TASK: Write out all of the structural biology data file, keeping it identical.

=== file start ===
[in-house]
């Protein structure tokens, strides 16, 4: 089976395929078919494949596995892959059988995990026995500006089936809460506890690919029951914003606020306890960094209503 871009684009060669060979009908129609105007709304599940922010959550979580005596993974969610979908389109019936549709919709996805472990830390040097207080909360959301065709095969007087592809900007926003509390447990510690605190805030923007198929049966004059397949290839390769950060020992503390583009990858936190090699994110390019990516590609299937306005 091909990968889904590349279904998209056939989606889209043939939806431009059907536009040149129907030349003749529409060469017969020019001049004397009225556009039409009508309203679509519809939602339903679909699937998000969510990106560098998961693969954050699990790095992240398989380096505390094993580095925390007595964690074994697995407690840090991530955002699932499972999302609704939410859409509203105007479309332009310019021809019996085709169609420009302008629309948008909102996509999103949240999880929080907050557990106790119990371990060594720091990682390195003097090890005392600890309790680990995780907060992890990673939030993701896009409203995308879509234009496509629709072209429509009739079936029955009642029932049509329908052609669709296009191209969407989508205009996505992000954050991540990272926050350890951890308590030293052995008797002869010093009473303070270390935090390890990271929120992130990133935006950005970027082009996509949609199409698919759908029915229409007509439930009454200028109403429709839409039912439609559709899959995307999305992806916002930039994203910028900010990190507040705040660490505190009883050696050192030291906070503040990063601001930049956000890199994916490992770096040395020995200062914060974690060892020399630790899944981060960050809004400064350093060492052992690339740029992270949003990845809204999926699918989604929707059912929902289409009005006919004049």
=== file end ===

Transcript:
[in-house]
């Protein structure tokens, strides 16, 4: 089976395929078919494949596995892959059988995990026995500006089936809460506890690919029951914003606020306890960094209503 871009684009060669060979009908129609105007709304599940922010959550979580005596993974969610979908389109019936549709919709996805472990830390040097207080909360959301065709095969007087592809900007926003509390447990510690605190805030923007198929049966004059397949290839390769950060020992503390583009990858936190090699994110390019990516590609299937306005 091909990968889904590349279904998209056939989606889209043939939806431009059907536009040149129907030349003749529409060469017969020019001049004397009225556009039409009508309203679509519809939602339903679909699937998000969510990106560098998961693969954050699990790095992240398989380096505390094993580095925390007595964690074994697995407690840090991530955002699932499972999302609704939410859409509203105007479309332009310019021809019996085709169609420009302008629309948008909102996509999103949240999880929080907050557990106790119990371990060594720091990682390195003097090890005392600890309790680990995780907060992890990673939030993701896009409203995308879509234009496509629709072209429509009739079936029955009642029932049509329908052609669709296009191209969407989508205009996505992000954050991540990272926050350890951890308590030293052995008797002869010093009473303070270390935090390890990271929120992130990133935006950005970027082009996509949609199409698919759908029915229409007509439930009454200028109403429709839409039912439609559709899959995307999305992806916002930039994203910028900010990190507040705040660490505190009883050696050192030291906070503040990063601001930049956000890199994916490992770096040395020995200062914060974690060892020399630790899944981060960050809004400064350093060492052992690339740029992270949003990845809204999926699918989604929707059912929902289409009005006919004049």